The most serious of these are extreme fatigue and problems breathing, degraded brain function, and heart inflammation that can be a serious threat for cardiac arrest (this last has included some world-class athletes).

A few symptoms related to hearing have also been reported, especially tinnitus, which is a constant high-end ringing sound. A few cases of sudden, direct hearing loss have cropped up and bouts of vertigo are another area of concern.

Tinnitus is not only the most commonly reported hearing-related side effect of COVID, but also the area that has received the most study. A recent report in Frontiers in Public Health entitled “Changes in Tinnitus Experiences During the COVID-19 Pandemic” followed the experience of over 3,000 people who had tinnitus and then came down with COVID. It found the about 40 percent of them reported that their condition worsened. For some it was a brief experience, for others it extended much longer.

Given that—though it’s hard to believe—COVID-19 has only been with us for less than two years, continuing the monitor patients is the only path forward in order to learn more about the long-term impact.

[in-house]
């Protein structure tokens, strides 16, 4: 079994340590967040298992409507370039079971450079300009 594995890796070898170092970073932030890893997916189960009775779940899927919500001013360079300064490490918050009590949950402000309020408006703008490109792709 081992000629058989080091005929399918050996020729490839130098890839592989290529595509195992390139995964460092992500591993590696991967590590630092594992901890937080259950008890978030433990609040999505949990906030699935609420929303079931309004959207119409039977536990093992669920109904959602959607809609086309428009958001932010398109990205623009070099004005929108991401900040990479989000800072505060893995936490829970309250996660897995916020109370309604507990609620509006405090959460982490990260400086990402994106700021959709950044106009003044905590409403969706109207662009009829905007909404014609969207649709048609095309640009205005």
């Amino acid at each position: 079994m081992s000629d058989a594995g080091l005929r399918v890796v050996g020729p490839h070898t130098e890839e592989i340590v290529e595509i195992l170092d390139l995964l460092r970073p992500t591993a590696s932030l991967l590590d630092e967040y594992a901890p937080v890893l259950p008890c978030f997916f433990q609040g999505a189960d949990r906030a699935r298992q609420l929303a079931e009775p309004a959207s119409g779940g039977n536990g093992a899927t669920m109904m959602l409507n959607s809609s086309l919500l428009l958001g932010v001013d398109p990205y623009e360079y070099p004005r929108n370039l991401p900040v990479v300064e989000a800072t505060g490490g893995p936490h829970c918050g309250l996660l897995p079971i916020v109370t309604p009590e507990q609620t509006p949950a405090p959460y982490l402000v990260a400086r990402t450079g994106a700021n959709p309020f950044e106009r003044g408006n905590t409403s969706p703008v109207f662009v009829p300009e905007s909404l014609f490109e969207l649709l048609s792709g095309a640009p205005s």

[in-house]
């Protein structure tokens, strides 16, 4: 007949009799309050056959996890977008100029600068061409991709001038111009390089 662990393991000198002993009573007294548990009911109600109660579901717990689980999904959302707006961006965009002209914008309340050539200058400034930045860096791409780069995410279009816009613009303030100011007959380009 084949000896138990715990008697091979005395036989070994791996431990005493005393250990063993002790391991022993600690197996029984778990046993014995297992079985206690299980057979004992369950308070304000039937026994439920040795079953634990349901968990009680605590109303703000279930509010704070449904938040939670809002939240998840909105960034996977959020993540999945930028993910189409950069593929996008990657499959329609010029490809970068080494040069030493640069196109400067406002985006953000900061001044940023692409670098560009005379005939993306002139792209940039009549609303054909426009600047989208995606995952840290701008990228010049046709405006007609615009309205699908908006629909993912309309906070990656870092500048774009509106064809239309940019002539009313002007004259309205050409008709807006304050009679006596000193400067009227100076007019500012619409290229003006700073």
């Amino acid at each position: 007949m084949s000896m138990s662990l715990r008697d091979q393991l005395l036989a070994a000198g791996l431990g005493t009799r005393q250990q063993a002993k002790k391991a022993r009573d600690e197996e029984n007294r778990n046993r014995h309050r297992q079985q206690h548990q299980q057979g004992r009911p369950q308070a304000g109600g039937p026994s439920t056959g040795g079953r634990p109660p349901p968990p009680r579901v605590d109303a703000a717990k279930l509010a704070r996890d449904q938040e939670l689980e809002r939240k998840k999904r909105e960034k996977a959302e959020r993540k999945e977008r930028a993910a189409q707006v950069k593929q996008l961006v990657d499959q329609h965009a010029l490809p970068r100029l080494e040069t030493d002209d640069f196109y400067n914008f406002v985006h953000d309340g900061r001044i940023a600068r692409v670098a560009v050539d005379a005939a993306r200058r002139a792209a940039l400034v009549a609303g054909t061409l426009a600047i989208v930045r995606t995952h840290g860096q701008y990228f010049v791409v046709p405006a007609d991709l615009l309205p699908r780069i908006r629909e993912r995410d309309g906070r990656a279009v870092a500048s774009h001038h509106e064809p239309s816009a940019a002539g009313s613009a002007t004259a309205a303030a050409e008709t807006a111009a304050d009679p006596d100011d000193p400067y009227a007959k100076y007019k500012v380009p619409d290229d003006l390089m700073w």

As the report states: “Those who have had COVID-19 should be monitored for changes in hearing-related problems, such as initiation or worsening of tinnitus. There is most likely also a cohort of patients who experienced an onset of tinnitus during this period and who will need access to clinical care for their tinnitus.”

The good news is that some COVID long haulers have found that their symptoms have lessened once they were fully vaccinated.

Now That You Can Fly Somewhere Again, Make It a Pleasant Experience

It looks like the coming months could fill our calendars, and the sky, as commercial airliners take people on long-delayed vacations and business trips as COVID restrictions are lifted. If it’s been a while, it’s a good time to remember that flying can put a real beating on your ears and that taking precautions is wise.

Dealing with changes in air pressure that can’t be avoided—especially during takeoffs and landings—is usually something that your body can handle. Planes are designed to compensate for this and your ears (in close coordination with the eustachian tubes) can handle the rest.